Siddharth Varadarajan

Journalist | Writer | Analyst

Indian Maoists criticise Prachanda

Say multiparty democracy, U.N. supervision a “dangerous” mistake.

24 July 2006
The Hindu

Indian Maoists criticise Prachanda

Siddharth Varadarajan

BELYING SPECULATION of a unified red corridor from “Pashupati to Tirupati,” the Indian Maoist leadership has criticised Prachanda and the Communist Party of Nepal (Maoist) for embracing multiparty democracy. It has also denounced as “dangerous” CPN (Maoist)’s decision to invite the United Nations in to supervise the ceasefire in Nepal.

Peoples’ March, a publication which reports on the activities of the Indian Maoist movement, is circulating by email an interview it conducted recently on the situation in Nepal with Azad, spokesperson of the Central Committee of the Communist Party of India (Maoist). The CPI (Maoist) is the largest of all radical Left organisations waging armed struggle against the Indian government in several States. Indian security agencies allege that the CPI (Maoist) and Nepal Maoists have close organisational and military links, a charge both parties strongly deny.

While appreciating the “historic struggle” of the Nepali Maoists, Azad makes at least four specific criticisms of their leader Prachanda. He also stresses that the Indian Maoists have no intention of embracing multiparty democracy.

First, he says that the CPN (Maoist) leadership is making a mistake by agreeing to join an interim government “with the comprador bourgeois-feudal parties such as the reactionary Nepali Congress [and] revisionist CPN-UML.” The Nepal Maoists, he contends, “are giving over-emphasis to the possibility of advancing the movement through the Constituent Assembly and in alliance with the seven parties.” The interim government will not work out, he says, because of the “two diametrically opposed class interests.” Referring to Prachanda’s interview to The Hindu in February, Azad criticised the Nepali leader for saying he was ready to accept the people’s verdict if they chose constitutional monarchy and multiparty democracy through the Constituent Assembly. Says Azad: “It is indeed a great tragedy to see the Maoist party finally ending up in these political positions in spite of having de facto power in most of the countryside.”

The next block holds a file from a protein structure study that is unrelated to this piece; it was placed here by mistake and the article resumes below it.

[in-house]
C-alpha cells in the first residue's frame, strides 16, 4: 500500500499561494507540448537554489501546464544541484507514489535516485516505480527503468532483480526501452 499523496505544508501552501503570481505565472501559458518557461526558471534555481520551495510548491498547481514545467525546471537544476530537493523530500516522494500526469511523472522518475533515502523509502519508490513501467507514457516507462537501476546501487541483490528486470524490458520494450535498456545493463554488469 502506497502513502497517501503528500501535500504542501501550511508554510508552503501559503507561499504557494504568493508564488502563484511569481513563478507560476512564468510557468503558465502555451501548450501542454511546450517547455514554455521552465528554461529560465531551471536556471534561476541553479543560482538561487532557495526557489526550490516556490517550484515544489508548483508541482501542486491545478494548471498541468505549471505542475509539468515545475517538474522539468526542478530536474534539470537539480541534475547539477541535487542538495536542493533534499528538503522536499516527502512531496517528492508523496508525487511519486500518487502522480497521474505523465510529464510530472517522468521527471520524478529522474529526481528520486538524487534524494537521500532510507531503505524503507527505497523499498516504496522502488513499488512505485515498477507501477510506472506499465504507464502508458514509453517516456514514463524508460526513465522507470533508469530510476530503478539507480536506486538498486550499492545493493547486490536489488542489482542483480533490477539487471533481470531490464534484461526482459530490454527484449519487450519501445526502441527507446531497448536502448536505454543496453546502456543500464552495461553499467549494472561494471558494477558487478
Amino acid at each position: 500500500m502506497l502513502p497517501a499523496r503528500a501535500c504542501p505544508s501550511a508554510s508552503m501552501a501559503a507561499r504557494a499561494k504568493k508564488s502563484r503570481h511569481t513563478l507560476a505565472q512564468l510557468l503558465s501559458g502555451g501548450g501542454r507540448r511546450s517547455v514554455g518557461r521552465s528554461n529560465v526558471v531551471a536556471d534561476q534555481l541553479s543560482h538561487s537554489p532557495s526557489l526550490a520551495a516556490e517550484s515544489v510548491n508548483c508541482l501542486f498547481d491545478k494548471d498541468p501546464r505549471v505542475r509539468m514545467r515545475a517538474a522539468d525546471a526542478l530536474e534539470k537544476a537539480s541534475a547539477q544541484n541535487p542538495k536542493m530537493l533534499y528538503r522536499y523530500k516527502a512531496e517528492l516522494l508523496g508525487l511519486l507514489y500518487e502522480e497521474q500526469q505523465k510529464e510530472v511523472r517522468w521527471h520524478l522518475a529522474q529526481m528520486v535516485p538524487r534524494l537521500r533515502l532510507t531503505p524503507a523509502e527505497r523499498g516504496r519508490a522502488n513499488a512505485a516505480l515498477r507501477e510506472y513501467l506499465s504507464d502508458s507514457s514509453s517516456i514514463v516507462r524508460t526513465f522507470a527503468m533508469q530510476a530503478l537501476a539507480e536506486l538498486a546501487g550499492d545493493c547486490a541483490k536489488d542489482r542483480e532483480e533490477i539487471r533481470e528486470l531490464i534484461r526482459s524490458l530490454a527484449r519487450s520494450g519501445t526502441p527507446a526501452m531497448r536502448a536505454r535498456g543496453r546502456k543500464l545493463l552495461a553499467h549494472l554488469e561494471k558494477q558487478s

Azad terms “even more dangerous” Prachanda’s stated objective of merging the Maoists’ 25,000-strong Peoples Liberation Army with the Nepal Army. “The army is one of the main instruments of class rule. How can two diametrically opposed classes have a single army? By merging the people’s army with the reactionary army of the ruling classes [until now the faithful servant of the King] the people will become defenceless in case of a reactionary armed offensive by the enemy,” he says, citing the example of Indonesia in the 1960s where the Communists were massacred in large numbers.

Thirdly, the CPI (Maoist) spokesman states that the Nepali Maoist decision to invite the U.N. to supervise the ceasefire is also “dangerous.” “The U.N. is essentially an instrument of imperialism and particularly American imperialism. It is bound to work in the interests of the reactionary ruling classes of Nepal and imperialism.” Taken together with the decision to dissolve its “people’s governments” in the countryside, the merger of the PLA with the Nepal Army “will unfold an irreversible process of losing all the revolutionary gains achieved till now,” says Azad.